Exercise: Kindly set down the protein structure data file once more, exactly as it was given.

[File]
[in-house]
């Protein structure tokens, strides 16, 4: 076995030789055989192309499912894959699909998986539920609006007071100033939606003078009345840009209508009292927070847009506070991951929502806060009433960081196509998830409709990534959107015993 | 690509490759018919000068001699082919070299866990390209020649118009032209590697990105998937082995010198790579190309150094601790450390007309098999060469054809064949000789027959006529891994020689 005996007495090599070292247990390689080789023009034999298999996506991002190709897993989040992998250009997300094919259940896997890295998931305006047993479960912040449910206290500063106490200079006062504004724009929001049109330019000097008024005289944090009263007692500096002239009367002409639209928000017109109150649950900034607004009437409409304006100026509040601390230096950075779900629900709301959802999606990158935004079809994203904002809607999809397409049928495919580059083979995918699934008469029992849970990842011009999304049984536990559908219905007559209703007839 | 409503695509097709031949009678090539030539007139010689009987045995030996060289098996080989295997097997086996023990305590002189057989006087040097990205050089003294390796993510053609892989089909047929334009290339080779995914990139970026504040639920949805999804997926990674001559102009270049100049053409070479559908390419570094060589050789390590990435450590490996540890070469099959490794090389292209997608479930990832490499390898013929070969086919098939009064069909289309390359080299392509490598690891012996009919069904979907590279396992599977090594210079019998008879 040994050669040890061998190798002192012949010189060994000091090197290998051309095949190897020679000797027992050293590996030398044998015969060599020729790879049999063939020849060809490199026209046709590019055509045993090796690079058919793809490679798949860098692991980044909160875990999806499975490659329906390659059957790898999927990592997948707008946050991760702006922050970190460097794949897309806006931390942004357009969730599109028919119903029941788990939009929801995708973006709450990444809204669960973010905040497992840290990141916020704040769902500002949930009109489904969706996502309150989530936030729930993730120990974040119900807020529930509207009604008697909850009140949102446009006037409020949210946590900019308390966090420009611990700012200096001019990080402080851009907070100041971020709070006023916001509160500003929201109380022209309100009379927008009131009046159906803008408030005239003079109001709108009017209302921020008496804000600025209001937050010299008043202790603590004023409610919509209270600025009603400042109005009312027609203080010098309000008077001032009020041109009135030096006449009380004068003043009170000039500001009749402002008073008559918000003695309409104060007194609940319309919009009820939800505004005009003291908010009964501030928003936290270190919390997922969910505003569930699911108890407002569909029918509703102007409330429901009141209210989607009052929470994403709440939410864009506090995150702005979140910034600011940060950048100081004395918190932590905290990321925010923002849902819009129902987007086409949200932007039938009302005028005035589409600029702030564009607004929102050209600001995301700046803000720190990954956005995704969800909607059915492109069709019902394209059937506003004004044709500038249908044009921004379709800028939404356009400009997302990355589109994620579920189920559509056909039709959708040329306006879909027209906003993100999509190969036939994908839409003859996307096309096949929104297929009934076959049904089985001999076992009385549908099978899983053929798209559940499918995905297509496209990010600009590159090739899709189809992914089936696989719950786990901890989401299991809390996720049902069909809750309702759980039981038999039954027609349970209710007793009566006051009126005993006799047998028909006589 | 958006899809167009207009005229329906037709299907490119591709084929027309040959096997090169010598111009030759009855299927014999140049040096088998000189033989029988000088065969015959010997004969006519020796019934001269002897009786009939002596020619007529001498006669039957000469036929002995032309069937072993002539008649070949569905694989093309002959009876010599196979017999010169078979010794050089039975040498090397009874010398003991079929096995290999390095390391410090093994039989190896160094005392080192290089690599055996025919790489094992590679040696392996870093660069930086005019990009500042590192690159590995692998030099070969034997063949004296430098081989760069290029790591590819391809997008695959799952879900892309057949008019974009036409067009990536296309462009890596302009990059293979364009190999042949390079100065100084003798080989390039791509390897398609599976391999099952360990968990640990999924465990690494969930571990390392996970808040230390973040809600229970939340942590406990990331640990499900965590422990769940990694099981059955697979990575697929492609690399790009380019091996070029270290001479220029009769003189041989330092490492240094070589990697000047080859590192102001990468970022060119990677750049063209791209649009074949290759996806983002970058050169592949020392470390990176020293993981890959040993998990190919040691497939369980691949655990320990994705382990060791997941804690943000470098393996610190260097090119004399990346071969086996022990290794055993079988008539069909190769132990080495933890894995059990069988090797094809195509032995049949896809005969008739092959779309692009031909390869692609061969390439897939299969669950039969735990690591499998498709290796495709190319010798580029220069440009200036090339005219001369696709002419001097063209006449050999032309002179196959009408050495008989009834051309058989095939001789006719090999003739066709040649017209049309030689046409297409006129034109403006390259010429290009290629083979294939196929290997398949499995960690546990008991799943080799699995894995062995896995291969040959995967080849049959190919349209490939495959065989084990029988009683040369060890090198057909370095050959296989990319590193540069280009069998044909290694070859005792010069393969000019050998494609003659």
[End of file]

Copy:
[in-house]
């Protein structure tokens, strides 16, 4: 076995030789055989192309499912894959699909998986539920609006007071100033939606003078009345840009209508009292927070847009506070991951929502806060009433960081196509998830409709990534959107015993 | 690509490759018919000068001699082919070299866990390209020649118009032209590697990105998937082995010198790579190309150094601790450390007309098999060469054809064949000789027959006529891994020689 005996007495090599070292247990390689080789023009034999298999996506991002190709897993989040992998250009997300094919259940896997890295998931305006047993479960912040449910206290500063106490200079006062504004724009929001049109330019000097008024005289944090009263007692500096002239009367002409639209928000017109109150649950900034607004009437409409304006100026509040601390230096950075779900629900709301959802999606990158935004079809994203904002809607999809397409049928495919580059083979995918699934008469029992849970990842011009999304049984536990559908219905007559209703007839 | 409503695509097709031949009678090539030539007139010689009987045995030996060289098996080989295997097997086996023990305590002189057989006087040097990205050089003294390796993510053609892989089909047929334009290339080779995914990139970026504040639920949805999804997926990674001559102009270049100049053409070479559908390419570094060589050789390590990435450590490996540890070469099959490794090389292209997608479930990832490499390898013929070969086919098939009064069909289309390359080299392509490598690891012996009919069904979907590279396992599977090594210079019998008879 040994050669040890061998190798002192012949010189060994000091090197290998051309095949190897020679000797027992050293590996030398044998015969060599020729790879049999063939020849060809490199026209046709590019055509045993090796690079058919793809490679798949860098692991980044909160875990999806499975490659329906390659059957790898999927990592997948707008946050991760702006922050970190460097794949897309806006931390942004357009969730599109028919119903029941788990939009929801995708973006709450990444809204669960973010905040497992840290990141916020704040769902500002949930009109489904969706996502309150989530936030729930993730120990974040119900807020529930509207009604008697909850009140949102446009006037409020949210946590900019308390966090420009611990700012200096001019990080402080851009907070100041971020709070006023916001509160500003929201109380022209309100009379927008009131009046159906803008408030005239003079109001709108009017209302921020008496804000600025209001937050010299008043202790603590004023409610919509209270600025009603400042109005009312027609203080010098309000008077001032009020041109009135030096006449009380004068003043009170000039500001009749402002008073008559918000003695309409104060007194609940319309919009009820939800505004005009003291908010009964501030928003936290270190919390997922969910505003569930699911108890407002569909029918509703102007409330429901009141209210989607009052929470994403709440939410864009506090995150702005979140910034600011940060950048100081004395918190932590905290990321925010923002849902819009129902987007086409949200932007039938009302005028005035589409600029702030564009607004929102050209600001995301700046803000720190990954956005995704969800909607059915492109069709019902394209059937506003004004044709500038249908044009921004379709800028939404356009400009997302990355589109994620579920189920559509056909039709959708040329306006879909027209906003993100999509190969036939994908839409003859996307096309096949929104297929009934076959049904089985001999076992009385549908099978899983053929798209559940499918995905297509496209990010600009590159090739899709189809992914089936696989719950786990901890989401299991809390996720049902069909809750309702759980039981038999039954027609349970209710007793009566006051009126005993006799047998028909006589 | 958006899809167009207009005229329906037709299907490119591709084929027309040959096997090169010598111009030759009855299927014999140049040096088998000189033989029988000088065969015959010997004969006519020796019934001269002897009786009939002596020619007529001498006669039957000469036929002995032309069937072993002539008649070949569905694989093309002959009876010599196979017999010169078979010794050089039975040498090397009874010398003991079929096995290999390095390391410090093994039989190896160094005392080192290089690599055996025919790489094992590679040696392996870093660069930086005019990009500042590192690159590995692998030099070969034997063949004296430098081989760069290029790591590819391809997008695959799952879900892309057949008019974009036409067009990536296309462009890596302009990059293979364009190999042949390079100065100084003798080989390039791509390897398609599976391999099952360990968990640990999924465990690494969930571990390392996970808040230390973040809600229970939340942590406990990331640990499900965590422990769940990694099981059955697979990575697929492609690399790009380019091996070029270290001479220029009769003189041989330092490492240094070589990697000047080859590192102001990468970022060119990677750049063209791209649009074949290759996806983002970058050169592949020392470390990176020293993981890959040993998990190919040691497939369980691949655990320990994705382990060791997941804690943000470098393996610190260097090119004399990346071969086996022990290794055993079988008539069909190769132990080495933890894995059990069988090797094809195509032995049949896809005969008739092959779309692009031909390869692609061969390439897939299969669950039969735990690591499998498709290796495709190319010798580029220069440009200036090339005219001369696709002419001097063209006449050999032309002179196959009408050495008989009834051309058989095939001789006719090999003739066709040649017209049309030689046409297409006129034109403006390259010429290009290629083979294939196929290997398949499995960690546990008991799943080799699995894995062995896995291969040959995967080849049959190919349209490939495959065989084990029988009683040369060890090198057909370095050959296989990319590193540069280009069998044909290694070859005792010069393969000019050998494609003659």